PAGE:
Sometimes you meet someone and you just know you will be friends. Over the past few months, I have connected with author Sarah McCoy on Twitter. We have started corresponding more and can I just say, I think she is lovely. She has a new book, The Baker’s Daughter, coming out in January. While I await that book, I decided to read Sarah’s first book, The Time It Snowed in Puerto Rico. Don’t you love the title?
Last Friday night, I curled up with my Kindle, a glass of Chardonnay and this book. And then… I finished the book in one sitting- it’s that good! McCoy’s writing is lyrical and magical. You are instantly immersed in Puerto Rican culture with 11 year old Verdita. The book revolves around Verdita dealing with awkward adolescence and the fact that her mother is pregnant- quite a surprise.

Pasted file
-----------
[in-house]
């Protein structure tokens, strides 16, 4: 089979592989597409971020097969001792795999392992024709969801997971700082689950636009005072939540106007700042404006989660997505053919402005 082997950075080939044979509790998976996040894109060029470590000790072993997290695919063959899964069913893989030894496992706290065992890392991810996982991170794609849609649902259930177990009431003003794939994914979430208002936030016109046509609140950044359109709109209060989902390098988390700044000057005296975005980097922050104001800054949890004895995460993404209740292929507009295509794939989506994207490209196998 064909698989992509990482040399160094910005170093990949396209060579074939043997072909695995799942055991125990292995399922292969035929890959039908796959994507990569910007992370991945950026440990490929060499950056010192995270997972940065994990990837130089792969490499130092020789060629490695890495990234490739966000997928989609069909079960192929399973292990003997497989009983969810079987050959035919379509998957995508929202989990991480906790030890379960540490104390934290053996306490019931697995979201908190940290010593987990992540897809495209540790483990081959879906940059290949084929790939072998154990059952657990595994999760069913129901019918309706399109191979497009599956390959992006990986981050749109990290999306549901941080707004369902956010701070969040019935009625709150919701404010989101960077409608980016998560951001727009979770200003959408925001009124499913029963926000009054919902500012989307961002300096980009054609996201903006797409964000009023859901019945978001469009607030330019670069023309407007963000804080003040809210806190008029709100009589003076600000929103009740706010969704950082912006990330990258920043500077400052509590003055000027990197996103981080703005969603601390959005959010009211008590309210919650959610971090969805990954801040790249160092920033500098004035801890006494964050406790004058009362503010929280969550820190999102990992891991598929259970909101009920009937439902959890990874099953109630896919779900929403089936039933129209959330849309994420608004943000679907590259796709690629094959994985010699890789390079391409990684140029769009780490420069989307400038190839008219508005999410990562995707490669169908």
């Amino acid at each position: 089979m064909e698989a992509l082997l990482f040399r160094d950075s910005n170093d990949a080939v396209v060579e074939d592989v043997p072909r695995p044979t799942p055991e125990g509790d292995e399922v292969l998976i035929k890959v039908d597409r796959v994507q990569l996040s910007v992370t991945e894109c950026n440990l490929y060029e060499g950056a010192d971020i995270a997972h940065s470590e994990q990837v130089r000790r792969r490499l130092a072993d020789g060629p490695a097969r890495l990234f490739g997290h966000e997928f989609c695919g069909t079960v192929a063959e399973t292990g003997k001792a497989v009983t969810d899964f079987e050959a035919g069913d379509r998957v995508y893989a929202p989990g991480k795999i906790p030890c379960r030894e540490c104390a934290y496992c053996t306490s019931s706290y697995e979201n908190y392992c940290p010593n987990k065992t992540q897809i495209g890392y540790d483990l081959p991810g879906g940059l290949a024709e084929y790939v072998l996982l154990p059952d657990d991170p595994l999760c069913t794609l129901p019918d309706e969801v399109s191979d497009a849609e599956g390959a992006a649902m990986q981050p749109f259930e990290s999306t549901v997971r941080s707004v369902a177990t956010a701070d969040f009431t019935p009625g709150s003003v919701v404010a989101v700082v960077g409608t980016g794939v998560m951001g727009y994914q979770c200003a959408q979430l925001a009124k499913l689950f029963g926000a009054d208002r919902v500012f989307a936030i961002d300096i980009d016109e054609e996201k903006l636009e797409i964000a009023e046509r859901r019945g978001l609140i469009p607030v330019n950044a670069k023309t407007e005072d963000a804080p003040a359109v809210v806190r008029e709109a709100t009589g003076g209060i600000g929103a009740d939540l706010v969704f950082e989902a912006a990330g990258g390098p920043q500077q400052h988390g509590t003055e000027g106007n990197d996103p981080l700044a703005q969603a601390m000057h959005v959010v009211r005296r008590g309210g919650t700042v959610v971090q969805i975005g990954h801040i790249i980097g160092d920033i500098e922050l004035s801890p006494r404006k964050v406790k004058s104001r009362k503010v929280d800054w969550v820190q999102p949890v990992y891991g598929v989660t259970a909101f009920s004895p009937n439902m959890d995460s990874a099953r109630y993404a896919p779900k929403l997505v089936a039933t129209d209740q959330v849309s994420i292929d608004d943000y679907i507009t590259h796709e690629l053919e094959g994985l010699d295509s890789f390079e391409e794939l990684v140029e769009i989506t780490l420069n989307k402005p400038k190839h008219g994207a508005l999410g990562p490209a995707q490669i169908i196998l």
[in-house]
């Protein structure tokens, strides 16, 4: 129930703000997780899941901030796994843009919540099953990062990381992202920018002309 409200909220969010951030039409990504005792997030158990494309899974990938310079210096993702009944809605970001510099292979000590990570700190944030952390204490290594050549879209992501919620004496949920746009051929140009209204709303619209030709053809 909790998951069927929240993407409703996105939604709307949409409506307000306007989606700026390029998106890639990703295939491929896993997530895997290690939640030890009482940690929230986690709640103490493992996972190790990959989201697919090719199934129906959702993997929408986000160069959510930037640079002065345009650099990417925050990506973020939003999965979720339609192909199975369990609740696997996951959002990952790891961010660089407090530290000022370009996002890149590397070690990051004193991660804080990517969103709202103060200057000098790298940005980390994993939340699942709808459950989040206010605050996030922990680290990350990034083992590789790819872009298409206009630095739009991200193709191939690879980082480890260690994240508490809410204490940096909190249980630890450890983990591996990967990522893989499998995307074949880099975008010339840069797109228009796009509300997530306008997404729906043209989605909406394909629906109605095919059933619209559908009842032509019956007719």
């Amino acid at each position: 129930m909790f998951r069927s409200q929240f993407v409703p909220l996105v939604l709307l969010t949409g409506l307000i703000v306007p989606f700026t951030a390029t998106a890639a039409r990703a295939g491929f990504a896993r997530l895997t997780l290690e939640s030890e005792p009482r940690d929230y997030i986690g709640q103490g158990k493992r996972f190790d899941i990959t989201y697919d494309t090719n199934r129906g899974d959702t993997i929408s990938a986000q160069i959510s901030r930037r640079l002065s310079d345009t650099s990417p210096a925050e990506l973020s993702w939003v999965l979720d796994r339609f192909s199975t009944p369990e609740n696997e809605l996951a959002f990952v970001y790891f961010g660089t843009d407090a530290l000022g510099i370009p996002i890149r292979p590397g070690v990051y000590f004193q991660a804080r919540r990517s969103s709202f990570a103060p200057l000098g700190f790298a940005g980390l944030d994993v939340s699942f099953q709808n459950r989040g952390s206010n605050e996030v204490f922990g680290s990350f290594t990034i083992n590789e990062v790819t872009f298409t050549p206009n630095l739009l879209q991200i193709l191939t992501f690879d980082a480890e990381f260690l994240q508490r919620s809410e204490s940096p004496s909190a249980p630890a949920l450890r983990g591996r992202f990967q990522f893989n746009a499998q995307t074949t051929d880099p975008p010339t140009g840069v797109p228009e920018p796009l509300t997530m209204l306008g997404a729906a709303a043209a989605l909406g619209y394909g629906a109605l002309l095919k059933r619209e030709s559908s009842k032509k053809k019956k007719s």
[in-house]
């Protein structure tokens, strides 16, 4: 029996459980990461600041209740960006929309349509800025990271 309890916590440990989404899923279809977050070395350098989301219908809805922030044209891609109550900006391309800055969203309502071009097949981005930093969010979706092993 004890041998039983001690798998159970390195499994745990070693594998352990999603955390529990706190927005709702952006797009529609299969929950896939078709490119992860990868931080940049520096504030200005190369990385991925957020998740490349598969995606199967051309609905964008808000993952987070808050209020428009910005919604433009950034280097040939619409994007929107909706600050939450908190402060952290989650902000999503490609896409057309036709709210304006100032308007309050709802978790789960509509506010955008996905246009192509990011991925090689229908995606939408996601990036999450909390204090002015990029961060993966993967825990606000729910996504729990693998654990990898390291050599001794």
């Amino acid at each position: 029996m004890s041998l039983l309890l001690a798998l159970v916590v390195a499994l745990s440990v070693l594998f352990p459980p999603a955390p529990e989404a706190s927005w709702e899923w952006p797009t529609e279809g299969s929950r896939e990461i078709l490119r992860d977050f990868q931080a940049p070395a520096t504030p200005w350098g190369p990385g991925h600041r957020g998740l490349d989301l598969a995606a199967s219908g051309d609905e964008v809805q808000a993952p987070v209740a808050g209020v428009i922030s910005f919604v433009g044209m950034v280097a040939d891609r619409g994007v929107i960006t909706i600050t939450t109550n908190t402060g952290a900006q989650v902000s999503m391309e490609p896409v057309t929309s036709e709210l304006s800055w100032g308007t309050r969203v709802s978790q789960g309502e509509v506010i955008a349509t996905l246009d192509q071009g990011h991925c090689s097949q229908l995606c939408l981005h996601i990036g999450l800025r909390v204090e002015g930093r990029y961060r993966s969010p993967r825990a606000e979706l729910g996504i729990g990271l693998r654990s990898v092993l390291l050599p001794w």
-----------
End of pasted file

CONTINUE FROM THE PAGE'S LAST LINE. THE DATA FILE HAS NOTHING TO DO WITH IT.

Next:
One of my favorite scenes occurs when Verdita is out with her Dad and wants an “American” meal. “We took a sharp turn, and my eyes snapped forward to the steady gaze of the American Big Boy.” After she ate her “hambuergesa Americana”, McCoy writes, “My stomach was full of America.” (This made me miss Kip’s and their secret sauce!)
In terms of immersing us in the culture, “Papi said that Puerto Ricans didn’t take honeymoons because the island was already paradise and every day was a celebration.”
One especially poignant scene is when Verdita’s grandmother is teaching her to peel an orange with a knife. When her grandmother encourages her to try again, she says,”Sometimes you have to make mistakes to find the right way. That’s why God put so many oranges on one tree.”
At times, Verdita/McCoy is so funny, “We had sluts in Puerto Rico, but I didn’t know anybody that had one for a sister.”
“This was an old Puerto Rican tradition. A wrapped broom behind the door made unwanted visitors leave; it always worked.” (I’m sure after reading this book, many now have wrapped brooms behind their doors.)
I loved this book and highly recommend it. Let’s all eagerly await The Baker’s Daughter in January.
What are you reading and where are you going?